She counted carefully how many vases we would need and how many ribbons we would need. And then she made her choices.
Cora counted how many flowers and vases she would need.
We left the groceries in bags on the floor while we filled each vase and cut flowers–she was that excited. I tied the ribbons onto vases, and Cora placed the flowers carefully into each vase.
And then she started her travels around the house, putting a pretty pink flower in a super-special vase in each person’s room, skipping along the way.
A flower for Owen’s room. . .
. . . and a flower for Maddy’s room (while she stopped to point out a baby Cora).
And she put a flower in the powder room (because everyone will see it there!), in my room, and in her own room.
Literally, all day long, she was tip-toeing and dancing, and skipping around the house; she was that excited for Maddy and Owen to come home, and she was that excited for her dad to come home. It was wonderful.
Instead of dragging her feet up the hill to school, she ran ahead, calling to me that I wasn’t quick enough. And she waited at the doors for Owen and Maddy to come out of the building, saying Maddy! Owen! There’s a surprise for you at home!!
Everyone ran into the house, dropped their backpacks, tore off their shoes, and followed Cora to their rooms.
Momentarily, the bickering stopped. Everyone was smiling. It didn’t matter that the surprise was a single carnation–they could tell that the vases were different, that the ribbons were special.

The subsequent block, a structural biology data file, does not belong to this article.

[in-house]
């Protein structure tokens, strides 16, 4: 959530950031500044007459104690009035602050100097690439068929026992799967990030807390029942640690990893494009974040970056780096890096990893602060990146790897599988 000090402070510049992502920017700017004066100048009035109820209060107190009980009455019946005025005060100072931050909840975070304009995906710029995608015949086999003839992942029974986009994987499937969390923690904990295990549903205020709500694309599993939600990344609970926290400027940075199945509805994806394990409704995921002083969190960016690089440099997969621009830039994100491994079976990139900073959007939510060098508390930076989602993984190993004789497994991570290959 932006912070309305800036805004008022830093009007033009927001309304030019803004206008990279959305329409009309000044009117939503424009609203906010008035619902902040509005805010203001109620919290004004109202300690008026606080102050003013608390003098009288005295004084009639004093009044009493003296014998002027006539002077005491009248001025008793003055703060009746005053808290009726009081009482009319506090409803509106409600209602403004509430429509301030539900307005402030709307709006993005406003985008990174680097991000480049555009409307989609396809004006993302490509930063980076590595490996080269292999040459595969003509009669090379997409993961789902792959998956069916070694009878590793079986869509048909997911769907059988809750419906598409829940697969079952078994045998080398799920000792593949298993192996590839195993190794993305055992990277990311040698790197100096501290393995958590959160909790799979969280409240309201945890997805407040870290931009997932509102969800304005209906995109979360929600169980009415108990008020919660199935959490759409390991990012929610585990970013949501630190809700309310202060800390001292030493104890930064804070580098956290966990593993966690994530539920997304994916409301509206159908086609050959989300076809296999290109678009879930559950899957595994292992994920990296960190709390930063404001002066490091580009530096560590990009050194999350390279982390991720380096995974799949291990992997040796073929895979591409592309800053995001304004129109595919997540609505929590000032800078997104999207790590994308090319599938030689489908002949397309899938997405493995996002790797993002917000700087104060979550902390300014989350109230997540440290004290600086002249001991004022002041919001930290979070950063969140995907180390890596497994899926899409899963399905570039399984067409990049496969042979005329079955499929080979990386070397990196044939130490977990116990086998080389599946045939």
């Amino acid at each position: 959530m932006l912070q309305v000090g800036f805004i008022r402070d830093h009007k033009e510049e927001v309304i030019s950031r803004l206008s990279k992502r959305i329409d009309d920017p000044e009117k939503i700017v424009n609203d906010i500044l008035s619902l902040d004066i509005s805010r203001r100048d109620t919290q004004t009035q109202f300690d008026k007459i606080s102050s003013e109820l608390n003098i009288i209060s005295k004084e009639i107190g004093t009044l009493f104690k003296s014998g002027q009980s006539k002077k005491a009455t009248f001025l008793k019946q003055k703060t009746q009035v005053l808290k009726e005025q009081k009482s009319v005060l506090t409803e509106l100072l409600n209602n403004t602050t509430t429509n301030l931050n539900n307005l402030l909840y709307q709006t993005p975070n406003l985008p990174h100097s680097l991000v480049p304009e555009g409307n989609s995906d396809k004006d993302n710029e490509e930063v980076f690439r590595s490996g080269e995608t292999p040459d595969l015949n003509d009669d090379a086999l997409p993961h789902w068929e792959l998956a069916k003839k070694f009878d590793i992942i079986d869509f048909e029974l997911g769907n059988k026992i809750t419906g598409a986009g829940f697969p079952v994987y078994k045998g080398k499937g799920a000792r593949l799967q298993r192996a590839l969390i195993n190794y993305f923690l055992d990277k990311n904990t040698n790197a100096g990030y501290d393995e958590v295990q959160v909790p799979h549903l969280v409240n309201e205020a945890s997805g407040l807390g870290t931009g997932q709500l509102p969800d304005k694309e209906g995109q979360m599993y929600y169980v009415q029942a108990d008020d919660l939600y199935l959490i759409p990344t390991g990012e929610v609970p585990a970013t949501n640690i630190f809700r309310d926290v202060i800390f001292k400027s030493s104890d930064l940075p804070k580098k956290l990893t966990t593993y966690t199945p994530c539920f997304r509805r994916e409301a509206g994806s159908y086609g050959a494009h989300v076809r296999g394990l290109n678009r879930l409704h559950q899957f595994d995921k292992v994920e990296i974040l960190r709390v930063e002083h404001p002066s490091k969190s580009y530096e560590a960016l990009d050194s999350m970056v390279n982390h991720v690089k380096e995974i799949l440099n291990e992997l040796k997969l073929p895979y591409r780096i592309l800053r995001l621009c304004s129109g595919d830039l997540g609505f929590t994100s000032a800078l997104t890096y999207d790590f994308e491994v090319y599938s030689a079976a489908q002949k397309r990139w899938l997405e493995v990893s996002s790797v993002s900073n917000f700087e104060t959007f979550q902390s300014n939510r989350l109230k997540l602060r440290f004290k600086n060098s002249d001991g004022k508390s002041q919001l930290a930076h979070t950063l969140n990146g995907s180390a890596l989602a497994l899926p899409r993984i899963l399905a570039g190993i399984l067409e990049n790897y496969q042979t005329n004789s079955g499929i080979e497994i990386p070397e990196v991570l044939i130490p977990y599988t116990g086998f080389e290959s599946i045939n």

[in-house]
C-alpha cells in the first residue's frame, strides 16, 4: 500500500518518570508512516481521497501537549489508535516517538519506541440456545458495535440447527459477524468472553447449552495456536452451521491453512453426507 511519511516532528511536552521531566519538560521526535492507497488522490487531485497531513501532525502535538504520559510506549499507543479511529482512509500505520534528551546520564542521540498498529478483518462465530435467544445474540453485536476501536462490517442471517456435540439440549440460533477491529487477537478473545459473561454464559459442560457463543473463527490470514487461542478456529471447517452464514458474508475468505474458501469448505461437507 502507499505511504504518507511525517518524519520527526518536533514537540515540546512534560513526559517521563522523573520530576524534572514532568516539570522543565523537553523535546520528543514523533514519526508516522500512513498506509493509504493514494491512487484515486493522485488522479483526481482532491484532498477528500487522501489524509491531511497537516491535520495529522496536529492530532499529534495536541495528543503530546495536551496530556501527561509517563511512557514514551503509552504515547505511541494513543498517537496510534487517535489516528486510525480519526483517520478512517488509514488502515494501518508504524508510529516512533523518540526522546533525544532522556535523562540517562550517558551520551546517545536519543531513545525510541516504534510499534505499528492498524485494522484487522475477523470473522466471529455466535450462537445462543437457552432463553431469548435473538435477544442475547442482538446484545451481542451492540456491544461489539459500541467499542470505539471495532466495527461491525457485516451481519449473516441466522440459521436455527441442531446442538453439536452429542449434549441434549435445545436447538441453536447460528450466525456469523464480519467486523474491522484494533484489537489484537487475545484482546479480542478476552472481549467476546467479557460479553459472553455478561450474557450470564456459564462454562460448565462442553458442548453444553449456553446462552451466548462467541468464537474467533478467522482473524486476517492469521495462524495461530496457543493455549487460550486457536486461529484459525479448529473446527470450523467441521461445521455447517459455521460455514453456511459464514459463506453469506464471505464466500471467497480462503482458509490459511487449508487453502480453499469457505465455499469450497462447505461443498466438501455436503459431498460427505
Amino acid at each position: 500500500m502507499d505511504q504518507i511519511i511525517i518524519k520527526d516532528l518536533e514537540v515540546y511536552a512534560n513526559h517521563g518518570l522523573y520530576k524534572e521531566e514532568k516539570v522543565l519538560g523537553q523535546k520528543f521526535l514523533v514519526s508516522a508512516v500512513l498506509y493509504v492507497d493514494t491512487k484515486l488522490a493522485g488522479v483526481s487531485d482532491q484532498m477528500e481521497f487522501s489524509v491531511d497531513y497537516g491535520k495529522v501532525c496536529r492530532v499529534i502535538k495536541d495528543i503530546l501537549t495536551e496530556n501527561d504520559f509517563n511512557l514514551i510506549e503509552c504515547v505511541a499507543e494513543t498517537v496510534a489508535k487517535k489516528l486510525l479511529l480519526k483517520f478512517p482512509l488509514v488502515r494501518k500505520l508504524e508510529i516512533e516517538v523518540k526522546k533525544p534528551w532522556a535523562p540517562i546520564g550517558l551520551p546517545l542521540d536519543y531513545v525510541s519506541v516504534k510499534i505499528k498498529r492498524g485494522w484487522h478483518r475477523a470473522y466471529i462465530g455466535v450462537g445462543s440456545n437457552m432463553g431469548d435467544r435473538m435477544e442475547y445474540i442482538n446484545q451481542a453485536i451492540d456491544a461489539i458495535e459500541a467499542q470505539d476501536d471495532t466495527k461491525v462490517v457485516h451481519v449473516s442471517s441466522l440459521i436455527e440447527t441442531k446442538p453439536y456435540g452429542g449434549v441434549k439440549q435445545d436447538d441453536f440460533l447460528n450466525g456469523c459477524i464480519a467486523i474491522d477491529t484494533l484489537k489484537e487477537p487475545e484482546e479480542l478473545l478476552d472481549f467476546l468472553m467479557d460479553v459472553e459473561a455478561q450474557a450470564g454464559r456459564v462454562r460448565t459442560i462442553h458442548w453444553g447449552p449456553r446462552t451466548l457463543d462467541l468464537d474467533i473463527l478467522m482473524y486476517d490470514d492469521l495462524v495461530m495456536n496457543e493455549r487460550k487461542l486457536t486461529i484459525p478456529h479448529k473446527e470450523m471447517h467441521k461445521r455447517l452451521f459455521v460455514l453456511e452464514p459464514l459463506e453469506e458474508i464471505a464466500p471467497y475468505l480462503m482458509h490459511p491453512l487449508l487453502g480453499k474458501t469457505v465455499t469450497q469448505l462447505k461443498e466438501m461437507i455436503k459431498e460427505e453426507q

And I really, truly believe that everyone likes to get surprise flowers for no occasion–even the little guys.
It was a sweet way for my tiny one to fill her heart–and her siblings’ hearts–with a little love. Buying carnations certainly does not break the bank. They may be the least expensive flower out there, but they’re beautiful nonetheless. Especially when you’re not expecting one.
And who doesn’t love surprise flowers in their bedroom?
So that’s it–a little, tiny Quick Trick that reminds me of our Neighborhood Notes and that I hope hope hope will be repeated without my prompting. And I hope hope hope it will remind my littles of how good it feels to be nice and do sweet things for others.
Only time will tell.
Love this, Amy. Thank you for the reminder. Gotta show them the love, love, love. 🙂
Julie–You are right. But some days, it’s easier than others, right? xoxo
Love this post! Love is SO important!
thanks, Maryanne. Means a lot to me. (And if you have any ideas, suggestions, or feedback, hit me with it, girlfriend!)
Very sweet. I’ve got a tough cookie on my hands, too, and some days with the mood swings, I feel like she acts more like a 13 year old than a 4 year old! I love the idea of showing love to others in this way. She doesn’t have siblings, but I’m sure there are others we can think of to “surprise” soon.